It's rush hour in Bloomington and, like clock work, the ramp from southbound I-35W to westbound I-494 plugs up and motorists attempting to exit queue up on the shoulder of 35W rather than staying in the far right lane. That creates a quandary for some motorists who wonder if they should take their place in line, head to the designated exit point and force their way in or continue on to the next exit.
"I drive a Mini Cooper and if I'm behind an SUV, I often cannot see the line of cars on the shoulder until it is too late to join the line," said Drive reader Cindy, who commutes daily from St. Paul to Bloomington. "Certainly lining up on the shoulder is not the intended outcome for this exit. It can sometimes be backed up close to 76th Street and can take drivers unaware. Is it better to 'follow the leader' and line up on the shoulder or follow the striping to the exit and slow down traffic in the right-hand lane?"
Motorists at this interchange, or any interchange for that matter, should not drive on the shoulder, said Lt. Tiffani Nielson of the Minnesota State Patrol. Shoulders are meant to be used by disabled vehicles and to leave motorists with an escape route in the event they need to take evasive action such as to avoid a crash or steer around an object on the road.
Drivers should be using the right lane and entering the exit ramp at the appropriate point. That way it would be clear to all motorists that there is a backup and drivers wishing to bypass the congestion can simply move left.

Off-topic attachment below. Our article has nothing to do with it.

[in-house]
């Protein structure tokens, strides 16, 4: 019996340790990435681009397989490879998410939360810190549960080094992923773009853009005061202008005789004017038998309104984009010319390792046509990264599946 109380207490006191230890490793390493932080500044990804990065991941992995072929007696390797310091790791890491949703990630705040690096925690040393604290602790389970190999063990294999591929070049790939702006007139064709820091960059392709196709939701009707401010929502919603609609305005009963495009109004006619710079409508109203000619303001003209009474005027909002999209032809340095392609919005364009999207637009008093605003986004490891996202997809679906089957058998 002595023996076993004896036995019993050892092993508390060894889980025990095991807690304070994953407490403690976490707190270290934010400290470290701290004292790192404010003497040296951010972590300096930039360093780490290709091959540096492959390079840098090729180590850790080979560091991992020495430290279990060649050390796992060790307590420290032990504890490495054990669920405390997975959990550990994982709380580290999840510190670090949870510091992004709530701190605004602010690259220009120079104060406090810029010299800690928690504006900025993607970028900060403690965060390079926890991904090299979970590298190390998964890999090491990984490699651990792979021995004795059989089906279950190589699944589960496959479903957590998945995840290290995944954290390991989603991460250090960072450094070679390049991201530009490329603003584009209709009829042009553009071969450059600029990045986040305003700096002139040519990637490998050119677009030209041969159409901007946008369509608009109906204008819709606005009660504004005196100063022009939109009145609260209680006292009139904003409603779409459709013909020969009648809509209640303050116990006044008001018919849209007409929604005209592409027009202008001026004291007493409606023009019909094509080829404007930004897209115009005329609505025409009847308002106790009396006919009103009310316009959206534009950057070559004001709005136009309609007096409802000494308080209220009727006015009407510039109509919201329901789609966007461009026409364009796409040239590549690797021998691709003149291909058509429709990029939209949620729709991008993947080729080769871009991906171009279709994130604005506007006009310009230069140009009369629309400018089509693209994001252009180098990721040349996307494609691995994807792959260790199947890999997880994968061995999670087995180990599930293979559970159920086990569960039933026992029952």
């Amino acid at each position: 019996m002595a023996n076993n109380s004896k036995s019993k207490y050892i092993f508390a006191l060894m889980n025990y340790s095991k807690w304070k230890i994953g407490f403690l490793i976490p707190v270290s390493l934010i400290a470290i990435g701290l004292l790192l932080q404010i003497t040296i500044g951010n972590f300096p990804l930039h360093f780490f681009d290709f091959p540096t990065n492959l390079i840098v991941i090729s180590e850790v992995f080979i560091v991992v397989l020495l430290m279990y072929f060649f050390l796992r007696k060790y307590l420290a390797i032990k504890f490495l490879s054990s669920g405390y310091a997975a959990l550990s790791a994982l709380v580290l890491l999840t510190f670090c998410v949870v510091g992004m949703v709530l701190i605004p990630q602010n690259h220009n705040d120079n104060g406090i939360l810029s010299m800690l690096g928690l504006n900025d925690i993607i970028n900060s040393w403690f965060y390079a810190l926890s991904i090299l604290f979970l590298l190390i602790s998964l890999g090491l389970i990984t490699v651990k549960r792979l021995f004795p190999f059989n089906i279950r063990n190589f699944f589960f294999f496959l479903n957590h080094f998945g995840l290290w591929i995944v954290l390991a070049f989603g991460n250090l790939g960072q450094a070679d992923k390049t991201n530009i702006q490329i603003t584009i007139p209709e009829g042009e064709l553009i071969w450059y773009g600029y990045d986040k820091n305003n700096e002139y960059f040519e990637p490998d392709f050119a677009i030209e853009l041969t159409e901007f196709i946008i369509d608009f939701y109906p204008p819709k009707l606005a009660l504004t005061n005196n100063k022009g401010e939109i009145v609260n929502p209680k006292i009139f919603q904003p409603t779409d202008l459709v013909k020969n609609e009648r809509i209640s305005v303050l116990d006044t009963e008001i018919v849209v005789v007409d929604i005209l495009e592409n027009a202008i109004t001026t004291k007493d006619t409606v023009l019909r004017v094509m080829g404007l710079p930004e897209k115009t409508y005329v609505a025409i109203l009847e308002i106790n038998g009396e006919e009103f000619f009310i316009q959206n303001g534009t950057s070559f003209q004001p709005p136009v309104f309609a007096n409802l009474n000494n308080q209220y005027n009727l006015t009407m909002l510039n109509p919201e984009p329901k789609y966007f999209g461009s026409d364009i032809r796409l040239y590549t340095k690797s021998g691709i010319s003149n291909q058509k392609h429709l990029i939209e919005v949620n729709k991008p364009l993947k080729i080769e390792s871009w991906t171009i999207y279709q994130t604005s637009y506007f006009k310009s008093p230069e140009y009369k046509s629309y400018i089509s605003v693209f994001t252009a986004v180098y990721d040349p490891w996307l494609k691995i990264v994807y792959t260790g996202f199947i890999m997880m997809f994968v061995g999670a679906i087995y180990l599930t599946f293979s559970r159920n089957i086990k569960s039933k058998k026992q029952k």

"As is currently being done by the 'follow the leader' mistake, southbound traffic is assuming that everybody who wants to exit is on the shoulder," Nielson said. Thus, motorists like Cindy hanging out in the right lane trying to merge their way into the line could potentially get rear-ended.
The Minnesota Department of Transportation does not intend traffic to queue up on the shoulder at busy freeway interchanges, but understands that it is an "unfortunate consequence" when there is heavy traffic backing up from a congested ramp, said Brian Kary, who is in charge of freeway operations.
The patrol is aware of drivers' bad behavior at the I-35W and I-494 interchange and has tried to curb the practice by ticketing a few offenders. However, the narrow shoulder and tight guardrail in the area does not give troopers a safe place to stop violators, and thus it's tough to enforce effectively, Nielson said.
That's not the case on I-35W at Johnson Street in northeast Minneapolis, where drivers have also been seen using the shoulder as an exit ramp extension. There troopers have enough room to pull over violators, with a low risk of being hit. In a recent effort over the course of three days, the patrol wrote more than 60 tickets.
MnDOT does not condone driving on the shoulder, but in a case like at I-35W and I-494 where more than 100,000 vehicles pass through each day, "following the leader" might be the safer alternative than having a motorist block a travel lane while waiting for an opening in the line, Kary said.
There is a sign just before the interchange that warns drivers that the shoulder ends and is to be used only by authorized buses.
MnDOT is looking into the area to see if there are opportunities to change the striping or signage that would improve the situation, Kary said.